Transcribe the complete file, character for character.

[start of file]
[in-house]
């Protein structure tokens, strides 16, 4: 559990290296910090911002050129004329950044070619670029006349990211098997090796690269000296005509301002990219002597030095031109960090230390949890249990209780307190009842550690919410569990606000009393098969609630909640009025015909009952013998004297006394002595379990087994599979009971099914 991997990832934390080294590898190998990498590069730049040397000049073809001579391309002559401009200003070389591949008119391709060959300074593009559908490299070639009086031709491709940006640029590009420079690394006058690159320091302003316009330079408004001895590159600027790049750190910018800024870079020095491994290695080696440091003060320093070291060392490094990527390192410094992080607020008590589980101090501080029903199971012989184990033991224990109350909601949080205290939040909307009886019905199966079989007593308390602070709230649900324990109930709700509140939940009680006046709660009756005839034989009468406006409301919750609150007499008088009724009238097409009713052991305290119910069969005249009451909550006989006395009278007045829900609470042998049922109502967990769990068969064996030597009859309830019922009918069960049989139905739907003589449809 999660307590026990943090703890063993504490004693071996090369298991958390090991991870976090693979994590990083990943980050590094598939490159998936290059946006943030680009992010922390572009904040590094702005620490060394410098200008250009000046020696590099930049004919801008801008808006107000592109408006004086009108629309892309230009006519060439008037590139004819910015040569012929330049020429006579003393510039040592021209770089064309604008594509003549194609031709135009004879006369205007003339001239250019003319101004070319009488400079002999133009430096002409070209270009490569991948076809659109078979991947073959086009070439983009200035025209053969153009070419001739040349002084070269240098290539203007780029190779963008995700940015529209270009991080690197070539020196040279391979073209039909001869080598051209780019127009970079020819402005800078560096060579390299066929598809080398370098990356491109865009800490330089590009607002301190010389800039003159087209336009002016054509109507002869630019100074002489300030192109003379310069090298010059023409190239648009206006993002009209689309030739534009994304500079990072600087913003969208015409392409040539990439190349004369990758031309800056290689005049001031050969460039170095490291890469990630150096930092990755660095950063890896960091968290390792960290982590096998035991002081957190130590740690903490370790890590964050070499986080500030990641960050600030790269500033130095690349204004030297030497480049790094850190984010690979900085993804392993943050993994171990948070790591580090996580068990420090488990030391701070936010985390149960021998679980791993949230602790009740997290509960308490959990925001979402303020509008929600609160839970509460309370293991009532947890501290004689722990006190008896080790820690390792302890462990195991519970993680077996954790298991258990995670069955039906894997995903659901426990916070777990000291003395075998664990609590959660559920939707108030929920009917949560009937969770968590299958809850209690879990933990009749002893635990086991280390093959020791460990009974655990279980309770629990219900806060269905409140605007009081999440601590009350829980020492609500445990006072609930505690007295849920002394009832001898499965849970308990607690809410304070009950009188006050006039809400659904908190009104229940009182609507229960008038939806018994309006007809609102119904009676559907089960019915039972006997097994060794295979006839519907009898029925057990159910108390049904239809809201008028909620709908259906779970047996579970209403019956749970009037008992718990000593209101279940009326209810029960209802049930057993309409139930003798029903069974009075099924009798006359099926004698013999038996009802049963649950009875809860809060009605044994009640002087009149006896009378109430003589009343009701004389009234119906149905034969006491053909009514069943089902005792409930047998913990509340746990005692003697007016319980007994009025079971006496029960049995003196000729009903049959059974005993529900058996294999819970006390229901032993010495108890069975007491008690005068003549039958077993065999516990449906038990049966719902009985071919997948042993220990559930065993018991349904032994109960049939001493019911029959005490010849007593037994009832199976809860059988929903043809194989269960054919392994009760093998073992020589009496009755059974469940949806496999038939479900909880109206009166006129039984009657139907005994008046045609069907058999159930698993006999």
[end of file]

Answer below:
[in-house]
């Protein structure tokens, strides 16, 4: 559990290296910090911002050129004329950044070619670029006349990211098997090796690269000296005509301002990219002597030095031109960090230390949890249990209780307190009842550690919410569990606000009393098969609630909640009025015909009952013998004297006394002595379990087994599979009971099914 991997990832934390080294590898190998990498590069730049040397000049073809001579391309002559401009200003070389591949008119391709060959300074593009559908490299070639009086031709491709940006640029590009420079690394006058690159320091302003316009330079408004001895590159600027790049750190910018800024870079020095491994290695080696440091003060320093070291060392490094990527390192410094992080607020008590589980101090501080029903199971012989184990033991224990109350909601949080205290939040909307009886019905199966079989007593308390602070709230649900324990109930709700509140939940009680006046709660009756005839034989009468406006409301919750609150007499008088009724009238097409009713052991305290119910069969005249009451909550006989006395009278007045829900609470042998049922109502967990769990068969064996030597009859309830019922009918069960049989139905739907003589449809 999660307590026990943090703890063993504490004693071996090369298991958390090991991870976090693979994590990083990943980050590094598939490159998936290059946006943030680009992010922390572009904040590094702005620490060394410098200008250009000046020696590099930049004919801008801008808006107000592109408006004086009108629309892309230009006519060439008037590139004819910015040569012929330049020429006579003393510039040592021209770089064309604008594509003549194609031709135009004879006369205007003339001239250019003319101004070319009488400079002999133009430096002409070209270009490569991948076809659109078979991947073959086009070439983009200035025209053969153009070419001739040349002084070269240098290539203007780029190779963008995700940015529209270009991080690197070539020196040279391979073209039909001869080598051209780019127009970079020819402005800078560096060579390299066929598809080398370098990356491109865009800490330089590009607002301190010389800039003159087209336009002016054509109507002869630019100074002489300030192109003379310069090298010059023409190239648009206006993002009209689309030739534009994304500079990072600087913003969208015409392409040539990439190349004369990758031309800056290689005049001031050969460039170095490291890469990630150096930092990755660095950063890896960091968290390792960290982590096998035991002081957190130590740690903490370790890590964050070499986080500030990641960050600030790269500033130095690349204004030297030497480049790094850190984010690979900085993804392993943050993994171990948070790591580090996580068990420090488990030391701070936010985390149960021998679980791993949230602790009740997290509960308490959990925001979402303020509008929600609160839970509460309370293991009532947890501290004689722990006190008896080790820690390792302890462990195991519970993680077996954790298991258990995670069955039906894997995903659901426990916070777990000291003395075998664990609590959660559920939707108030929920009917949560009937969770968590299958809850209690879990933990009749002893635990086991280390093959020791460990009974655990279980309770629990219900806060269905409140605007009081999440601590009350829980020492609500445990006072609930505690007295849920002394009832001898499965849970308990607690809410304070009950009188006050006039809400659904908190009104229940009182609507229960008038939806018994309006007809609102119904009676559907089960019915039972006997097994060794295979006839519907009898029925057990159910108390049904239809809201008028909620709908259906779970047996579970209403019956749970009037008992718990000593209101279940009326209810029960209802049930057993309409139930003798029903069974009075099924009798006359099926004698013999038996009802049963649950009875809860809060009605044994009640002087009149006896009378109430003589009343009701004389009234119906149905034969006491053909009514069943089902005792409930047998913990509340746990005692003697007016319980007994009025079971006496029960049995003196000729009903049959059974005993529900058996294999819970006390229901032993010495108890069975007491008690005068003549039958077993065999516990449906038990049966719902009985071919997948042993220990559930065993018991349904032994109960049939001493019911029959005490010849007593037994009832199976809860059988929903043809194989269960054919392994009760093998073992020589009496009755059974469940949806496999038939479900909880109206009166006129039984009657139907005994008046045609069907058999159930698993006999």